- By Jamila TrindleJamila Trindle is a senior reporter who covers finance, economics and business where they intersect with national security and foreign policy. Her beat spans everything from the economic underpinnings of conflict to sanctions, corruption and terror finance. Before coming to Foreign Policy magazine, Jamila reported for the Wall Street Journal’s Washington bureau, covering financial regulation and economics. She has also worked as a foreign correspondent in China, Indonesia and Turkey as a freelancer for NPR, Marketplace, The Guardian and others. She moved back to the U.S. to cover the post-crisis economy for PBS in 2009.
The United States took the first steps toward slapping sanctions on Russia for sending troops into Ukraine’s Crimea region Thursday, but stopped short of naming names.
The U.S. said it would deny visas to a list of Russian and Ukrainian officials it considers responsible for the incursion into Ukraine and laid out far-reaching financial sanctions that could come later.
“Anybody who is involved or complicit in violating the territorial integrity of Ukraine is as of this morning on notice that they may be targeted by U.S. sanctions,” a senior administration official said on a call for reporters Thursday morning.
The move further fleshed out the potential “costs” President Barack Obama said Russia would have to pay for taking de facto control of Crimea over the weekend. But the lack of names attached to the threatened financial sanctions could also indicate a desire not to stoke tensions, ahead of further diplomatic efforts expected Thursday.
Russian officials have indicated that they would strike back if the U.S. moved to freeze Russian assets. Lawmakers in Moscow were considering legislation Wednesday to confiscate the assets of U.S. and European companies in Russia, as a retaliatory move.
The visa restrictions the U.S. imposed Thursday are the lightest of sanctions measures the administration could have taken. Last month, the U.S. also restricted visas for Ukrainian officials it considered responsible for a violent crackdown on protesters. The State Department didn’t disclose who was on the list in either case.
The stronger tool by far would be financial sanctions that could cut off Russian leaders and companies from the U.S. financial system. The U.S. has not yet used that tool, but Obama laid out the types of individuals and entities that could be affected in a broad executive order issued at the same time as the visa ban.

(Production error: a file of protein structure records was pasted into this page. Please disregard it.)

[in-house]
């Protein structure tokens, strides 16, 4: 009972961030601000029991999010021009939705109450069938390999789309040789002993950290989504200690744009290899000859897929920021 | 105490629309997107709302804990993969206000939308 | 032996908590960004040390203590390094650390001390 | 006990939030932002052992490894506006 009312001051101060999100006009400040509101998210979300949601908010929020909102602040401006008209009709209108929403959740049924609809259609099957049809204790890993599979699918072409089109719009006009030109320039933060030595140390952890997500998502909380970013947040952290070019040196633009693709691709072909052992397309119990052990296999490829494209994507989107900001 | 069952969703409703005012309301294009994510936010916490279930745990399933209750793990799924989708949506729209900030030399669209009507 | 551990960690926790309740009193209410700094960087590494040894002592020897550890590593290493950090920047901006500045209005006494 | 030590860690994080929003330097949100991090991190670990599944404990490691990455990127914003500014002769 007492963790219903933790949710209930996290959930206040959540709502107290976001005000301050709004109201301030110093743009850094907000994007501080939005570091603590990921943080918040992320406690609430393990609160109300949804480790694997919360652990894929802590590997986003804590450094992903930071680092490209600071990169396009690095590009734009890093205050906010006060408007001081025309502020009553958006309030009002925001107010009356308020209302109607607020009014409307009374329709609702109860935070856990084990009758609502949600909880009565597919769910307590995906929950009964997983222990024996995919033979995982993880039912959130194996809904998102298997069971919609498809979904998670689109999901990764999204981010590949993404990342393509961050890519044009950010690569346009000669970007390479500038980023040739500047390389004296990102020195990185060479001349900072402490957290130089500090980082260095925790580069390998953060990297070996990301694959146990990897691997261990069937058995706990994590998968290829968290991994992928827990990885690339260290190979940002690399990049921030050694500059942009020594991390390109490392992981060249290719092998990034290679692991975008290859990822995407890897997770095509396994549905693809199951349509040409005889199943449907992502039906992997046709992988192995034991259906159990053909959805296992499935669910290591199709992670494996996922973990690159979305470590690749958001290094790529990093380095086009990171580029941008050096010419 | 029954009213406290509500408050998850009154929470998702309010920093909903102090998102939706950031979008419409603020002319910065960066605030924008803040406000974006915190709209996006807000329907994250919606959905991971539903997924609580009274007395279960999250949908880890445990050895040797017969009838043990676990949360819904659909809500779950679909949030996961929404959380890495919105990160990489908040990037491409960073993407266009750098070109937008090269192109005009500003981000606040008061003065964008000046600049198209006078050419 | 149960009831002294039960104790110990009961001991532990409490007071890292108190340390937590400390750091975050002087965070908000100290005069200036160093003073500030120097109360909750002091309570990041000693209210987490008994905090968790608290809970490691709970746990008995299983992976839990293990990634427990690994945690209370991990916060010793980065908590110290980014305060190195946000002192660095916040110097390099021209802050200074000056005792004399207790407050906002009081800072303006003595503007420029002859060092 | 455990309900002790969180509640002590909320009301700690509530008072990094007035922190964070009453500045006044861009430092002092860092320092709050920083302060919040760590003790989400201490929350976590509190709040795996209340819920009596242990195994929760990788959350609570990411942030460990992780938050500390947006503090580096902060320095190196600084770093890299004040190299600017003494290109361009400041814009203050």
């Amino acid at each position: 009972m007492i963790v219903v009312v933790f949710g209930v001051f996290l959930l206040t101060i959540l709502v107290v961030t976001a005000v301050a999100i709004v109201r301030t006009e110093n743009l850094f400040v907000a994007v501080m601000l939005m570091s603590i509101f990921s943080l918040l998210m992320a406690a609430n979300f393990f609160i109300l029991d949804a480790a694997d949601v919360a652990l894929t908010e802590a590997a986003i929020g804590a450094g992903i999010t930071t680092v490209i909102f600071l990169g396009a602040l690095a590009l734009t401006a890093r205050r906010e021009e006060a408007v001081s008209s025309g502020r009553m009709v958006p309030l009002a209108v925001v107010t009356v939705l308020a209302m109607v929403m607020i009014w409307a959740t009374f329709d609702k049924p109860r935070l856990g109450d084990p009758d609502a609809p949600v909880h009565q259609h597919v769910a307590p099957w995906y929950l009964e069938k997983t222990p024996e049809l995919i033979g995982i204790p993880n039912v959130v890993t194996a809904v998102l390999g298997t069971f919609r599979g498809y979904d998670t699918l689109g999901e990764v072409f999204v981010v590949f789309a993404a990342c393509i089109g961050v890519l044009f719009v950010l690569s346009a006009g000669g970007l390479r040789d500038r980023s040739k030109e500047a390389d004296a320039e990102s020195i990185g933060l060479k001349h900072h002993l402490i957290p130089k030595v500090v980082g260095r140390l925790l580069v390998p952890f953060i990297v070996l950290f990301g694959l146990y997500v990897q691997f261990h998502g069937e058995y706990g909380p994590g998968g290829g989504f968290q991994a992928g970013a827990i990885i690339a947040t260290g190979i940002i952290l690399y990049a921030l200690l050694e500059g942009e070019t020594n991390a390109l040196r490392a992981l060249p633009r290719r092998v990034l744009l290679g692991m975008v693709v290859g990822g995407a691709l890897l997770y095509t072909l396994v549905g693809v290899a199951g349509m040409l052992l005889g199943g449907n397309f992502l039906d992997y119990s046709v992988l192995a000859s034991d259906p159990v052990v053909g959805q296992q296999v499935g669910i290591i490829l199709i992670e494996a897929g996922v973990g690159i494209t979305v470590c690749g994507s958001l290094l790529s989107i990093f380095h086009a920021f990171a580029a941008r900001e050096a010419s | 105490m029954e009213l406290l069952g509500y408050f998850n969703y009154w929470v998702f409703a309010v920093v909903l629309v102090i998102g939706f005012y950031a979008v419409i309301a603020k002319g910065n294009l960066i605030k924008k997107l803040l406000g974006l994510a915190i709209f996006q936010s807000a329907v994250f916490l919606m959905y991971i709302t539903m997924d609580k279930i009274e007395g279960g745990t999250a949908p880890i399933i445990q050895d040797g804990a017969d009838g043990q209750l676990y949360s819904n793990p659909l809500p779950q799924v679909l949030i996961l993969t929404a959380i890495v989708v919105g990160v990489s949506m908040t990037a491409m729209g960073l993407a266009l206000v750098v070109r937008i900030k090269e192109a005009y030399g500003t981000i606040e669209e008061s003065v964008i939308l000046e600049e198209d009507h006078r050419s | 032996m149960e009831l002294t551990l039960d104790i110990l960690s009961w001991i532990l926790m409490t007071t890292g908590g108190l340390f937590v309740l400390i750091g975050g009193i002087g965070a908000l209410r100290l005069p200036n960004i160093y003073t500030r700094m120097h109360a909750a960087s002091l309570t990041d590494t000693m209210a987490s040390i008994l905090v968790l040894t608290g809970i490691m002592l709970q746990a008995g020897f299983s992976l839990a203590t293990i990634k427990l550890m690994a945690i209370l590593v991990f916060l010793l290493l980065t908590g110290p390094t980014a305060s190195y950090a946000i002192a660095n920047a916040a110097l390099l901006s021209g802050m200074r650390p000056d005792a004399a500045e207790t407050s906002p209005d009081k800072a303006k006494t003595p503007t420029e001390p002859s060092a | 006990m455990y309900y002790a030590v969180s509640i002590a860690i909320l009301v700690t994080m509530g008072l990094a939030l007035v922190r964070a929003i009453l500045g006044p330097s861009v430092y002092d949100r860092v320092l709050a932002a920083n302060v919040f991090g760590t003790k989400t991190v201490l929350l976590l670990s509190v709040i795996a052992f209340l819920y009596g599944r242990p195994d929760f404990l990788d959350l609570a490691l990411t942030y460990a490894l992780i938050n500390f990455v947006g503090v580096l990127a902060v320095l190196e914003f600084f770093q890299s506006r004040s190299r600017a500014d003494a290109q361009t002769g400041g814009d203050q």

The order authorizes the Treasury Department to freeze assets of “persons who have asserted governmental authority in the Crimean region without the authorization of the Government of Ukraine.” The order did not include a list of people who would be targeted, which is often part of an order authorizing sanctions. Officials said the Treasury Department could issue that list at any time, but declined to give details.
Instead the order said that the U.S. could go after anyone who threatened Ukraine’s territorial integrity, undermined democratic processes or misappropriated Ukrainian assets. The order allows the U.S. to go after not only government and military officials, but companies they own and anyone who provides “financial, material, or technological support” to Russia’s actions in Ukraine.
If Treasury acts on its authority and puts out a list of names, American people, banks, and companies would then be barred from doing business with anyone on the list.
Administration officials said the measures could be ramped up or rolled back, depending on Russia’s next move.
Any move to isolate Russian officials from the financial system would be greatly strengthened by the cooperation of the European Union, but that’s far from assured. Though U.S. officials said they worked in consultation with Europe on Thursday’s move, European leaders have been skeptical of using sanctions against Russia. The U.S., on the other hand, has pushed to isolate Russia economically as a way of forcing it out of Crimea.
“We believe that there is a significant vulnerability over time that should affect Russia’s calculus,” a second senior administration official said on the call Thursday.